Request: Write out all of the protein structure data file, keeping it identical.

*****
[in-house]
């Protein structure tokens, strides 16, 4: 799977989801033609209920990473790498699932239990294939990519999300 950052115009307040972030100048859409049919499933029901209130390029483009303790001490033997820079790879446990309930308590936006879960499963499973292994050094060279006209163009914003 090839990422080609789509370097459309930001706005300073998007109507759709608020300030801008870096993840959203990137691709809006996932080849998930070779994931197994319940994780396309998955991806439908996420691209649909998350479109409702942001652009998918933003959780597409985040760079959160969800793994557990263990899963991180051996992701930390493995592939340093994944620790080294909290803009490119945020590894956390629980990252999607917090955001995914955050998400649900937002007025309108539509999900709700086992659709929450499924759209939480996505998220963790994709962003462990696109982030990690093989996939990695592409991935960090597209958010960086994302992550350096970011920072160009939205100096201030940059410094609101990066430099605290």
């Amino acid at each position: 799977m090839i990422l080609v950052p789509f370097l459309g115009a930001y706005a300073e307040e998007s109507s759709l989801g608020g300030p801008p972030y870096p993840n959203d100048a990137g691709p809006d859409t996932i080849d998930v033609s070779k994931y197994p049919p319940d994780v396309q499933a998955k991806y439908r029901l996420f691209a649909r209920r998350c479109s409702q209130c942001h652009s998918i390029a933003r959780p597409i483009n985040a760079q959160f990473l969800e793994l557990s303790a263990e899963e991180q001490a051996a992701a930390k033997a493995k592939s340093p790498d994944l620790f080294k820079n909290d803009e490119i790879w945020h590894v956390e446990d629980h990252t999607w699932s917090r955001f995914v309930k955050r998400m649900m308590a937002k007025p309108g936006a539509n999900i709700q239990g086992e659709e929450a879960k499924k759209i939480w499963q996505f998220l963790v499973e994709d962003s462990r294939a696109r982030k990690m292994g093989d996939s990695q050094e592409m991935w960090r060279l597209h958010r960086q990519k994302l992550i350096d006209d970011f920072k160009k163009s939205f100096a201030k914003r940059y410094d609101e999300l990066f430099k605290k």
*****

[in-house]
């Protein structure tokens, strides 16, 4: 799977989801033609209920990473790498699932239990294939990519999300 950052115009307040972030100048859409049919499933029901209130390029483009303790001490033997820079790879446990309930308590936006879960499963499973292994050094060279006209163009914003 090839990422080609789509370097459309930001706005300073998007109507759709608020300030801008870096993840959203990137691709809006996932080849998930070779994931197994319940994780396309998955991806439908996420691209649909998350479109409702942001652009998918933003959780597409985040760079959160969800793994557990263990899963991180051996992701930390493995592939340093994944620790080294909290803009490119945020590894956390629980990252999607917090955001995914955050998400649900937002007025309108539509999900709700086992659709929450499924759209939480996505998220963790994709962003462990696109982030990690093989996939990695592409991935960090597209958010960086994302992550350096970011920072160009939205100096201030940059410094609101990066430099605290």
């Amino acid at each position: 799977m090839i990422l080609v950052p789509f370097l459309g115009a930001y706005a300073e307040e998007s109507s759709l989801g608020g300030p801008p972030y870096p993840n959203d100048a990137g691709p809006d859409t996932i080849d998930v033609s070779k994931y197994p049919p319940d994780v396309q499933a998955k991806y439908r029901l996420f691209a649909r209920r998350c479109s409702q209130c942001h652009s998918i390029a933003r959780p597409i483009n985040a760079q959160f990473l969800e793994l557990s303790a263990e899963e991180q001490a051996a992701a930390k033997a493995k592939s340093p790498d994944l620790f080294k820079n909290d803009e490119i790879w945020h590894v956390e446990d629980h990252t999607w699932s917090r955001f995914v309930k955050r998400m649900m308590a937002k007025p309108g936006a539509n999900i709700q239990g086992e659709e929450a879960k499924k759209i939480w499963q996505f998220l963790v499973e994709d962003s462990r294939a696109r982030k990690m292994g093989d996939s990695q050094e592409m991935w960090r060279l597209h958010r960086q990519k994302l992550i350096d006209d970011f920072k160009k163009s939205f100096a201030k914003r940059y410094d609101e999300l990066f430099k605290k």